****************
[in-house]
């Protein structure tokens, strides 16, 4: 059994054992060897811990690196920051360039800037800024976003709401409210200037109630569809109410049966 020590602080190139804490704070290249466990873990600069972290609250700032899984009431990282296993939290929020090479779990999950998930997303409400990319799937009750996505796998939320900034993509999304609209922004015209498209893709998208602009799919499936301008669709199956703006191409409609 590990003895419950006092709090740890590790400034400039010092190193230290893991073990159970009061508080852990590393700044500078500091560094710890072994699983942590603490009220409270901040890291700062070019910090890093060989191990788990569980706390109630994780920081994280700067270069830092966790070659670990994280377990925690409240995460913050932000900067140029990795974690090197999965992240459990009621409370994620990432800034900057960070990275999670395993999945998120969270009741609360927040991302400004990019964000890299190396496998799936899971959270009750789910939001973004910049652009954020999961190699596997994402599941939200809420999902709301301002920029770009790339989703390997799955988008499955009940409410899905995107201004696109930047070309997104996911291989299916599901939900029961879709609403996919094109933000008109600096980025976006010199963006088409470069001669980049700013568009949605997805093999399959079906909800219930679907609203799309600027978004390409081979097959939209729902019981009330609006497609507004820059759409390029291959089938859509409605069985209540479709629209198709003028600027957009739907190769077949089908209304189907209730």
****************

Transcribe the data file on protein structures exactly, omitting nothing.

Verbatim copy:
[in-house]
């Protein structure tokens, strides 16, 4: 059994054992060897811990690196920051360039800037800024976003709401409210200037109630569809109410049966 020590602080190139804490704070290249466990873990600069972290609250700032899984009431990282296993939290929020090479779990999950998930997303409400990319799937009750996505796998939320900034993509999304609209922004015209498209893709998208602009799919499936301008669709199956703006191409409609 590990003895419950006092709090740890590790400034400039010092190193230290893991073990159970009061508080852990590393700044500078500091560094710890072994699983942590603490009220409270901040890291700062070019910090890093060989191990788990569980706390109630994780920081994280700067270069830092966790070659670990994280377990925690409240995460913050932000900067140029990795974690090197999965992240459990009621409370994620990432800034900057960070990275999670395993999945998120969270009741609360927040991302400004990019964000890299190396496998799936899971959270009750789910939001973004910049652009954020999961190699596997994402599941939200809420999902709301301002920029770009790339989703390997799955988008499955009940409410899905995107201004696109930047070309997104996911291989299916599901939900029961879709609403996919094109933000008109600096980025976006010199963006088409470069001669980049700013568009949605997805093999399959079906909800219930679907609203799309600027978004390409081979097959939209729902019981009330609006497609507004820059759409390029291959089938859509409605069985209540479709629209198709003028600027957009739907190769077949089908209304189907209730």